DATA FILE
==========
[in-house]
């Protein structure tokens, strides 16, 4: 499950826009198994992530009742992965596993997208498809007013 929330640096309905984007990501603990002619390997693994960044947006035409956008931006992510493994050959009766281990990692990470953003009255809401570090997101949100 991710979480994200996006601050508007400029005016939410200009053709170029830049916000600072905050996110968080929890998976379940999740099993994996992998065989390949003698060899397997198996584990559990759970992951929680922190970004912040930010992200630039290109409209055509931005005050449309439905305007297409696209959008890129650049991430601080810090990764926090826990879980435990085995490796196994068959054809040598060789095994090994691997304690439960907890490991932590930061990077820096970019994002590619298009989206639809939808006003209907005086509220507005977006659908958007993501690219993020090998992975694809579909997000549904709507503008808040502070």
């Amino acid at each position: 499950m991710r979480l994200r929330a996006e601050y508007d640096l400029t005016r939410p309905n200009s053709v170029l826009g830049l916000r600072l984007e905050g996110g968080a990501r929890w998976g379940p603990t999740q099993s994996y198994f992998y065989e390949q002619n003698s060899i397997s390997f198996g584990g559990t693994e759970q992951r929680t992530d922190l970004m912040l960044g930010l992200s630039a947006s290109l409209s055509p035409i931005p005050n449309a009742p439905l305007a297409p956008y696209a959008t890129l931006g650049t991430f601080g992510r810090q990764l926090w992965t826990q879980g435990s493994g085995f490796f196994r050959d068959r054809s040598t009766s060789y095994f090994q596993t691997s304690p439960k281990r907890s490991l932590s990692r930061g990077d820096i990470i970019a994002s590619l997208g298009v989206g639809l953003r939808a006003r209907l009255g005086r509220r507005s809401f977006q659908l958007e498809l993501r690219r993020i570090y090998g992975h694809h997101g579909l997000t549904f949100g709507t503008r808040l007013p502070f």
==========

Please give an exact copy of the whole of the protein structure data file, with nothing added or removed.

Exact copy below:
[in-house]
């Protein structure tokens, strides 16, 4: 499950826009198994992530009742992965596993997208498809007013 929330640096309905984007990501603990002619390997693994960044947006035409956008931006992510493994050959009766281990990692990470953003009255809401570090997101949100 991710979480994200996006601050508007400029005016939410200009053709170029830049916000600072905050996110968080929890998976379940999740099993994996992998065989390949003698060899397997198996584990559990759970992951929680922190970004912040930010992200630039290109409209055509931005005050449309439905305007297409696209959008890129650049991430601080810090990764926090826990879980435990085995490796196994068959054809040598060789095994090994691997304690439960907890490991932590930061990077820096970019994002590619298009989206639809939808006003209907005086509220507005977006659908958007993501690219993020090998992975694809579909997000549904709507503008808040502070």
């Amino acid at each position: 499950m991710r979480l994200r929330a996006e601050y508007d640096l400029t005016r939410p309905n200009s053709v170029l826009g830049l916000r600072l984007e905050g996110g968080a990501r929890w998976g379940p603990t999740q099993s994996y198994f992998y065989e390949q002619n003698s060899i397997s390997f198996g584990g559990t693994e759970q992951r929680t992530d922190l970004m912040l960044g930010l992200s630039a947006s290109l409209s055509p035409i931005p005050n449309a009742p439905l305007a297409p956008y696209a959008t890129l931006g650049t991430f601080g992510r810090q990764l926090w992965t826990q879980g435990s493994g085995f490796f196994r050959d068959r054809s040598t009766s060789y095994f090994q596993t691997s304690p439960k281990r907890s490991l932590s990692r930061g990077d820096i990470i970019a994002s590619l997208g298009v989206g639809l953003r939808a006003r209907l009255g005086r509220r507005s809401f977006q659908l958007e498809l993501r690219r993020i570090y090998g992975h694809h997101g579909l997000t549904f949100g709507t503008r808040l007013p502070f």